As he lay on the turf with his right knee shredded worse than his left knee had been 54 weeks earlier, Lattimore -- who believed his football days were done -- spent the cart ride off the field thinking about post-football life. His mind drifted to another one of his dreams: attending culinary school. (Yolanda jokes that her son, who hopes to own a restaurant and admires chef/travel TV personality Anthony Bourdain, only "attempts to cook.")
Although he had torn every ligament and dislocated the knee, there was no nerve damage. By the time he had surgery in November, Lattimore knew he had a chance to continue his pursuit of the NFL. And he simply had too much support to give up.
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Because of his success, his previous injury and the gruesome nature this injury in front of an ESPN audience, Lattimore became an instant national story. LeBron James, Tim Tebow and LSU coach Les Miles were among the sports figures who offered their support via Twitter.
Yolanda received a call from South Carolina Gov. Nikki Haley, who wanted to offer support "mother to mother." The office of Vice President Joe Biden contacted the family, as did several current and former NFL players, including running backs Frank Gore and Willis McGahee. Both had overcome similar injuries in college to have long, productive pro careers.
Flowers and cards came in from all over the world, and Haley proclaimed Oct. 29, 2012 -- Lattimore's 21st birthday -- Marcus Lattimore Day in South Carolina.
Phil Magdic, a longtime high school and college football coach in the area, remembers the overwhelming reaction to Lattimore's injury.
"The entire state was shocked," said Magdic, who recently joined the coaching staff at Byrnes High School, where Lattimore was a 2009 All-American and one of the most highly recruited players in the nation. "Clemson fans were devastated. It wasn't about the Clemson-South Carolina rivalry. It was about what a great kid Marcus was, and the entire state felt so bad for him."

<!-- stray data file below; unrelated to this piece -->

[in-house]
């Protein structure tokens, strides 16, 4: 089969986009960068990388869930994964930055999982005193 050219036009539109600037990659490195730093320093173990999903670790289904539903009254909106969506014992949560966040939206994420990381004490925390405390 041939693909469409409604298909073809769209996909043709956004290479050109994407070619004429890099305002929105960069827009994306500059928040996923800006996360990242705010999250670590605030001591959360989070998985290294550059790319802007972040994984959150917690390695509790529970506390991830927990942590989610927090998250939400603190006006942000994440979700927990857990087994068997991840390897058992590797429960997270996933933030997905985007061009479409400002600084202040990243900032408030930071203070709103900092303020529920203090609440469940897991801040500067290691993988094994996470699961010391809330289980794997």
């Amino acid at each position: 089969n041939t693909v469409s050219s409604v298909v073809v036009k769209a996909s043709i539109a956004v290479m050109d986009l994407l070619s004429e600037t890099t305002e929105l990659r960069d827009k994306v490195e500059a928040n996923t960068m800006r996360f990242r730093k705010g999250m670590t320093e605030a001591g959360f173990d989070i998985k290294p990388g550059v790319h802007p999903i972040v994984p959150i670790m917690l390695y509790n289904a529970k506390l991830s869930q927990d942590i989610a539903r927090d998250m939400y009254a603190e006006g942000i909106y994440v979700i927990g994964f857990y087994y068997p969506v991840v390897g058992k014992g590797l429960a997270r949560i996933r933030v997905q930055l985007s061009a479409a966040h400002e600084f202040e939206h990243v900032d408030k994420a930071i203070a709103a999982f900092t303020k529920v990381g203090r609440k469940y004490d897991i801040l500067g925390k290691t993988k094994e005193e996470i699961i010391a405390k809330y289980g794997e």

Where everyone is welcome
Johna Robbins was lounging on a small sofa at Yolanda and Vernon Smith's home on a recent weekday, while Douglas Jeter casually sat on the love seat's arm.
"It's our home away from home," Robbins said.
The family moved into the comfortable home on more than an acre of land in a nice housing development in Duncan -- a tight-knit town of 2,800 close to Greenville -- when Lattimore was in ninth grade and just another player entering Byrnes, a national powerhouse. Yolanda, who was raising her three children in addition to a niece and nephew, said she had a terrible credit rating back then and probably had no business getting qualified for the house.
"But God wanted us here," she said. "[The house] is not mine; it's his. Everyone is welcome."
A meal of chicken and rice simmered in the kitchen. "Help yourself," Lattimore said. It is a home founded on giving.
Just ask Robbins and Jeter. They are essentially family. Their connection to Lattimore and his parents? Bum knees.
Robbins, a Division I volleyball prospect who just graduated from nearby Dorman High, is a veteran of two torn ACLs. Jeter, a stout recent graduate of Spartanburg High, had been of interest to Clemson's football recruiters until blowing out his knee during a game last fall. They are among the beneficiaries of the Marcus Lattimore Foundation.
Lattimore long planned to be in the position to have a foundation, and last August, months after being drafted by the 49ers and still very much in the rehabilitation phase of his second ACL recovery, he and his parents decided the time was right to help young athletes dealing with the aftermath of injuries.